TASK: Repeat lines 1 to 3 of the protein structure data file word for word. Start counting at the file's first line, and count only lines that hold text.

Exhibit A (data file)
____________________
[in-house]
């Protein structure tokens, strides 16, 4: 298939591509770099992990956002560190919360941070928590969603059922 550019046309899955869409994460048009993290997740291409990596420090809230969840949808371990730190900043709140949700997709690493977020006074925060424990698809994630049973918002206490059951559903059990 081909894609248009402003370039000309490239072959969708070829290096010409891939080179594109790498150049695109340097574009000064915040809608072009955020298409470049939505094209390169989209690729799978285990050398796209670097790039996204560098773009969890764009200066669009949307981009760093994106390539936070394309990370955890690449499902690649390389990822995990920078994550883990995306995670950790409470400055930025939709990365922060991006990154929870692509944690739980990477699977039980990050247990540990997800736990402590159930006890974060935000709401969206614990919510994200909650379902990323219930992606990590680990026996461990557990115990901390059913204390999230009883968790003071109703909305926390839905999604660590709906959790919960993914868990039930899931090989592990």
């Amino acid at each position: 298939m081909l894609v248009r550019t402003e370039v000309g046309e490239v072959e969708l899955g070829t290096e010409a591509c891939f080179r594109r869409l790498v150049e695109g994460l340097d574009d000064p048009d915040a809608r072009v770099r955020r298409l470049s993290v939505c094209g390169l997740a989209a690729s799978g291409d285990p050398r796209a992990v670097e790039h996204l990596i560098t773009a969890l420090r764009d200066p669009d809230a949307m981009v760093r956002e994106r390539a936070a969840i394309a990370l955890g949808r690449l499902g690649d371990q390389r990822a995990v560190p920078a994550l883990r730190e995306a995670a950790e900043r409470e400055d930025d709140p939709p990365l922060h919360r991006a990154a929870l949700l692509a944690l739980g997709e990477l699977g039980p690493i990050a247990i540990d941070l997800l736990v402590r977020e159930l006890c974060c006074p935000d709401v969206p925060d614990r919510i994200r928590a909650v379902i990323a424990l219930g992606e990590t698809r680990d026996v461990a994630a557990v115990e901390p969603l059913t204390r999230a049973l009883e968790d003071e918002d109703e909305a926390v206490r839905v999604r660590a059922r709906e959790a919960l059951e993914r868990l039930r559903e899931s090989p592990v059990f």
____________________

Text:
[in-house]
């Protein structure tokens, strides 16, 4: 298939591509770099992990956002560190919360941070928590969603059922 550019046309899955869409994460048009993290997740291409990596420090809230969840949808371990730190900043709140949700997709690493977020006074925060424990698809994630049973918002206490059951559903059990 081909894609248009402003370039000309490239072959969708070829290096010409891939080179594109790498150049695109340097574009000064915040809608072009955020298409470049939505094209390169989209690729799978285990050398796209670097790039996204560098773009969890764009200066669009949307981009760093994106390539936070394309990370955890690449499902690649390389990822995990920078994550883990995306995670950790409470400055930025939709990365922060991006990154929870692509944690739980990477699977039980990050247990540990997800736990402590159930006890974060935000709401969206614990919510994200909650379902990323219930992606990590680990026996461990557990115990901390059913204390999230009883968790003071109703909305926390839905999604660590709906959790919960993914868990039930899931090989592990």
């Amino acid at each position: 298939m081909l894609v248009r550019t402003e370039v000309g046309e490239v072959e969708l899955g070829t290096e010409a591509c891939f080179r594109r869409l790498v150049e695109g994460l340097d574009d000064p048009d915040a809608r072009v770099r955020r298409l470049s993290v939505c094209g390169l997740a989209a690729s799978g291409d285990p050398r796209a992990v670097e790039h996204l990596i560098t773009a969890l420090r764009d200066p669009d809230a949307m981009v760093r956002e994106r390539a936070a969840i394309a990370l955890g949808r690449l499902g690649d371990q390389r990822a995990v560190p920078a994550l883990r730190e995306a995670a950790e900043r409470e400055d930025d709140p939709p990365l922060h919360r991006a990154a929870l949700l692509a944690l739980g997709e990477l699977g039980p690493i990050a247990i540990d941070l997800l736990v402590r977020e159930l006890c974060c006074p935000d709401v969206p925060d614990r919510i994200r928590a909650v379902i990323a424990l219930g992606e990590t698809r680990d026996v461990a994630a557990v115990e901390p969603l059913t204390r999230a049973l009883e968790d003071e918002d109703e909305a926390v206490r839905v999604r660590a059922r709906e959790a919960l059951e993914r868990l039930r559903e899931s090989p592990v059990f």